As part of Microsoft's loan of $2 billion to a group trying to buy PC maker Dell, the two companies must modify the payment terms of Dell's current agreements with Microsoft, a document filed with U.S. regulators said.
CEO and founder Michael Dell and private-equity firm Silver Lake Partners have proposed to buy Dell for $24.4 billion, a move they said would allow the then-private firm to accelerate its transformation from PC seller to a vendor pushing higher-margin software and services to enterprises.
But the $2 billion from the Redmond, Wash. developer apparently comes with some strings.
Prior to the buyout's conclusion, Microsoft and Dell must "negotiate in good faith and enter into, as soon as reasonably practical" one or more agreements "to modify, alter or amend ... the standard terms for payment under the existing commercial agreements between [Microsoft and Dell]," the securities purchase agreement filed March 29 with the U.S. Securities and Exchange Commission (SEC) stated.
The changes will includes ones to the master OEM relationship agreements between the two firms, the document added.
A master OEM agreement is an umbrella agreement that spells out the software licensing terms between a developer and an OEM, reseller or customer. Those agreements typically include payment rates -- which may vary depending on the number of licenses purchased -- and may include minimum quantities that the OEM, reseller or customer commits to buy.
Details were not included in the filing with the SEC, and the securities purchase agreement gave no hint which party the payment changes would benefit: Microsoft, which has leverage from the $2 billion loan, or Dell, which could threaten to deemphasize PCs and Windows unless it was given a break.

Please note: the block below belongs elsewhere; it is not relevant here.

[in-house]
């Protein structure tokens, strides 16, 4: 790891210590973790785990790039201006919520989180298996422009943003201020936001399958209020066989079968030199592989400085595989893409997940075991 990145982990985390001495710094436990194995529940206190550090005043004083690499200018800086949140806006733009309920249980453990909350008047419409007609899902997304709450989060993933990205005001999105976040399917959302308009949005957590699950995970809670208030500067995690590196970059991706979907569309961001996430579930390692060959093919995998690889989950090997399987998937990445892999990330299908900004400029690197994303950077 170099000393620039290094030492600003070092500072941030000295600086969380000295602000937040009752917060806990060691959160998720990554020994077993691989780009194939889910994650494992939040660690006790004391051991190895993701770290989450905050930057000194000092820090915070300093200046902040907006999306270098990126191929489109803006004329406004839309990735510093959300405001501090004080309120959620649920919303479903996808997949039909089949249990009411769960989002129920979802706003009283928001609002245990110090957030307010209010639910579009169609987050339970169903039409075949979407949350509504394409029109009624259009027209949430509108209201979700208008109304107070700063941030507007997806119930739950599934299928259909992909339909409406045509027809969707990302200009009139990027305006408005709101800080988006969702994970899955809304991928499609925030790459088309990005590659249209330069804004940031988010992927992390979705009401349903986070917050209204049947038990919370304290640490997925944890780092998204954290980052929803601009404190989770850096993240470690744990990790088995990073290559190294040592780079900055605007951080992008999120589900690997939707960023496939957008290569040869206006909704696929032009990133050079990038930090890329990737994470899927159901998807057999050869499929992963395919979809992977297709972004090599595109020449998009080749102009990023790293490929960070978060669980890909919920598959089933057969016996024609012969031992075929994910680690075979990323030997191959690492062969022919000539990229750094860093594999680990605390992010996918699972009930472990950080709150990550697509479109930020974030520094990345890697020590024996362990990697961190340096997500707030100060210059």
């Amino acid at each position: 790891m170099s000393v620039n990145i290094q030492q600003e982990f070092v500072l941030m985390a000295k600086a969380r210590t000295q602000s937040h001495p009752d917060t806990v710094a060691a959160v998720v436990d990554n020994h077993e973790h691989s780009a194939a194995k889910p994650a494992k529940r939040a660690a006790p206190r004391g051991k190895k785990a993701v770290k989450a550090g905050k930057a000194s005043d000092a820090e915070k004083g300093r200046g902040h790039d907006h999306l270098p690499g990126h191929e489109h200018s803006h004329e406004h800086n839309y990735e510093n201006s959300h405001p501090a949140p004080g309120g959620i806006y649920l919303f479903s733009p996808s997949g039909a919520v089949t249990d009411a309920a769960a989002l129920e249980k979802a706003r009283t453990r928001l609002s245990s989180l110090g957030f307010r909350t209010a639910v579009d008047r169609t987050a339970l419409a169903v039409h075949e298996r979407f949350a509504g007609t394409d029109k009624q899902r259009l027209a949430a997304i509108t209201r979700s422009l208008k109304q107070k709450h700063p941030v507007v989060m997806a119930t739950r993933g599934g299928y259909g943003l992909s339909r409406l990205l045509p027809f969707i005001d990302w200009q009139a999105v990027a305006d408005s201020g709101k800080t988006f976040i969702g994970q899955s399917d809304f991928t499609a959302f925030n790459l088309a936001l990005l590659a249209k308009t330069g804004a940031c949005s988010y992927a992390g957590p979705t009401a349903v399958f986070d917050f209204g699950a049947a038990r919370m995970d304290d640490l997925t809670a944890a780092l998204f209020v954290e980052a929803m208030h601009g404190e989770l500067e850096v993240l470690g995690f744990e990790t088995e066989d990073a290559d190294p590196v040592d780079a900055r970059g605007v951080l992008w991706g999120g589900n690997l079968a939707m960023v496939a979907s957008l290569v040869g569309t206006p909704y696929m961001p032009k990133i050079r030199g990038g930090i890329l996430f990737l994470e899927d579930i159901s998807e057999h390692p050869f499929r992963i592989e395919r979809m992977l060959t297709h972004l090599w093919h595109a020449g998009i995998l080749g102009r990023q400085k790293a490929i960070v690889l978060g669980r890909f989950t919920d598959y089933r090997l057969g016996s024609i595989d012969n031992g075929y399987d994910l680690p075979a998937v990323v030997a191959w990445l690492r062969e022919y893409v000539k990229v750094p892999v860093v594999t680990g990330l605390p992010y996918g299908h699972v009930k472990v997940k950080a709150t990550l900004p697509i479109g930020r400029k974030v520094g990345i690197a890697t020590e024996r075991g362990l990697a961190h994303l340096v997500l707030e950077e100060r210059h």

"Payment terms" usually refers to the time a buyer has to pay the seller, but those terms often include discounts for early payment or to prod the buyer in directions the seller desires.
If Dell is able to win most-favored status through the changes, analysts have said other OEMs, such as the world's top two, HP and Lenovo, may fear they're getting shortchanged, and rethink their plans for Windows.
Or the modifications could be wider-sweeping -- the mention of the master OEM agreement hints at such -- to formalize what one analyst said was a likely "gentleman's agreement" between the companies.
In early February, when Dell announced the buyout plan, Patrick Moorhead, principal analyst with Moor Insights & Strategy, speculated that Microsoft's $2 billion contribution was contingent on Dell stepping up its use of Microsoft's products, or promising not to dabble in alternative operating systems, such as Google's Chrome OS.
Such an agreement could have been driven by Microsoft's fear that a privatized Dell would abandon the traditional PC market, said Moorhead, noting that Microsoft would rather have several strong OEM partners rather than just one or two.
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